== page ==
AI News, Presenting “Hello, TensorFlow!”

Presenting “Hello, TensorFlow!”

If you've used software like R's neuralnet package or Python's PyBrain, you've seen interfaces where you typically define the number of neurons or 'hidden units' that you want in each layer, and the connections between them (and perhaps some other components) are set up automatically one way or another.

But if you're looking at the math you have to evaluate inside these neural net models, the 'neurons' hardly exist at all.

The weights on the connections certainly exist, and there are operations that connect values as they flow through the network, but in the end you don't really need 'neurons' to be a dominant abstraction in the system.

Focusing on (typically fixed-dimension) tensors does arguably make it more awkward to attempt esoteric techniques like dynamically changing the architecture of your neural net by adding neurons, for example.

(This comment was inspired by Let your Networks Grow, Neural Nets Back to the Future at ICML 2016.) The linear algebra you actually have to think about is not too tricky, but for our purposes I'm not going to use anything more than individual numbers, so there's no chance of being distracted by linear algebra.

The relevant point is that while some other software focuses on neurons and mostly ignores weights, in the case of TensorFlow we focus on weights and mostly ignore neurons as a top-level abstraction.

The advantage of graphs is that the software can manipulate them and 'reason about' how to answer questions you're asking before it commits to particular execution paths.

Outside of software mostly for deep learning, Spark works with a kind of computation graph to manage distributed processing.

The TensorBoard tooling that comes with TensorFlow is a great logging and visualizing system that gives you access to a lot of internals that could otherwise be a lot of work to expose.

So if you develop a TensorFlow model on your laptop, you can (relatively) easily build a deployment system to serve that model in a serious way.

Tinker With a Neural Network Right Here in Your Browser.Don’t Worry, You Can’t Break It. We Promise.

Orange and blue are used throughout the visualization in slightly different ways, but in general orange shows negative values while blue shows positive values.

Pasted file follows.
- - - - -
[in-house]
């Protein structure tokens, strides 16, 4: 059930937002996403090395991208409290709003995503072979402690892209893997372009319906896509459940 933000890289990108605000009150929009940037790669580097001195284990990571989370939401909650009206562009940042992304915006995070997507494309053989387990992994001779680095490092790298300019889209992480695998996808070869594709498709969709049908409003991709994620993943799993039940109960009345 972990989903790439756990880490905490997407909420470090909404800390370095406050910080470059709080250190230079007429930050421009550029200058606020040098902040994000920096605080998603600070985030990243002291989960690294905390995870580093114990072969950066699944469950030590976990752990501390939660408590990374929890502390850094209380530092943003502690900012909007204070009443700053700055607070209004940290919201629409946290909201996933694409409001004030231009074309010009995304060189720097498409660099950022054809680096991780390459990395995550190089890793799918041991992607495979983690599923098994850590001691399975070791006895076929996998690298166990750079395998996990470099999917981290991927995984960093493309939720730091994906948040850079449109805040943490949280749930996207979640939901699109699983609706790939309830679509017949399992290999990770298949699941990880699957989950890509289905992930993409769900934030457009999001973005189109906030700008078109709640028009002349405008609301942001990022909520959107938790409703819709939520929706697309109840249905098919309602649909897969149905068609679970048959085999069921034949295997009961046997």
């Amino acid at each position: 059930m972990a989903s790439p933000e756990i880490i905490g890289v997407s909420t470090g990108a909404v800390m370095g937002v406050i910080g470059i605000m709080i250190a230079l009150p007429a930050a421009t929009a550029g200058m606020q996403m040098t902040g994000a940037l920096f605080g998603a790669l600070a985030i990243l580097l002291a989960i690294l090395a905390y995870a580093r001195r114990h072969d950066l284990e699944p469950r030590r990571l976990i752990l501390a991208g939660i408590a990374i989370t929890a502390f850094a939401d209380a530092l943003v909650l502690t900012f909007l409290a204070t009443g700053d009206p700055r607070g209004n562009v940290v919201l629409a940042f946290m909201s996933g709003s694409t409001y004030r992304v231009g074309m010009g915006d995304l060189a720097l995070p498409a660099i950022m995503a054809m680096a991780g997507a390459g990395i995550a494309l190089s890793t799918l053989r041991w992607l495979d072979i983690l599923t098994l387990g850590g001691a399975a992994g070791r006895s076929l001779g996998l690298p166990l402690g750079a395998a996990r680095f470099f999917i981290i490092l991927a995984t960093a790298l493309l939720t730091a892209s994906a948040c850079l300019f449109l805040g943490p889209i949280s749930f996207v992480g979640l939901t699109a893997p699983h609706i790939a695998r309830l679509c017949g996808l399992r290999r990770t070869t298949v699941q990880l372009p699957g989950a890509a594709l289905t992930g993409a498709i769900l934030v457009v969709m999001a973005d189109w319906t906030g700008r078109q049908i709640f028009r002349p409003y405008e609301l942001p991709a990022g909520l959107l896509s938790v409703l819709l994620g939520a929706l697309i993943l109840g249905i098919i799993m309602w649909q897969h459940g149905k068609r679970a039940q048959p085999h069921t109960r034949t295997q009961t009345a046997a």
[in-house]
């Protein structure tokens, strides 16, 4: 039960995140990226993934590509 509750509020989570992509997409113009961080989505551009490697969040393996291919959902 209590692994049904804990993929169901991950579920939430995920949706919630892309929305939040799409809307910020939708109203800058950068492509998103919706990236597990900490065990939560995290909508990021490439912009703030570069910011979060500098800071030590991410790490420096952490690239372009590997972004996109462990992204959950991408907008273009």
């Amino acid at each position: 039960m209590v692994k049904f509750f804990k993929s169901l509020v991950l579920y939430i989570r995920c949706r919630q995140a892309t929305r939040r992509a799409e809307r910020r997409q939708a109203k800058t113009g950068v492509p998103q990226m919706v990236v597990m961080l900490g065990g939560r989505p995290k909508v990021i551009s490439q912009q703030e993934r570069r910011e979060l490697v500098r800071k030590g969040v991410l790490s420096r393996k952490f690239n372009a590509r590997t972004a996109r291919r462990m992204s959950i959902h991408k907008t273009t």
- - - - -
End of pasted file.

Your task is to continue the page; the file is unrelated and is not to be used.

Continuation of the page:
The data points (represented by small circles) are initially colored orange or blue, which correspond to positive one and negative one.

10 misconceptions about Neural Networks

In quantitative finance neural networks are often used for time-series forecasting, constructing proprietary indicators, algorithmic trading, securities classification and credit risk modelling.

One reason why I believe current generation neural networks are not capable of sentience (a different concept to intelligence) is because I believe that biological neurons are much more complex than artificial neurons.

In the context of quantitative finance I think it is important to remember that because whilst it may sound cool to say that something is 'inspired by the brain', this statement may result unrealistic expectations or fear.

The difference between a multiple linear regression and a perceptron is that a perceptron feeds the signal generated by a multiple linear regression into an activation function which may or may not be non-linear.

The input layer receives input patterns and the output layer could contain a list of classifications or output signals to which those input patterns may map.

Given a pattern, p, the objective of this network would be to minimize the error of the output signal, o_p, relative to some known target value for some given training pattern, t_p.

For example, if the neuron was supposed to map p to -1 but it mapped it to 1 then the error, as measured by sum-squared distance, of the neuron would be 4, (-1 - 1)^2. 

think that one of the problems facing the use of deep neural networks for trading (in addition to the obvious risk of overfitting) is that the inputs into the neural network are almost always heavily pre-processed meaning that there may be few features to actually extract because the inputs are already to some extent features.

Sum squared error (SSE), \epsilon = \sum^{P_T}_{p=1} \big ( t_p - o_p \big )^2 Given that the objective of the network is to minimize \epsilon we can use an optimization algorithm to adjust the weights in the neural network.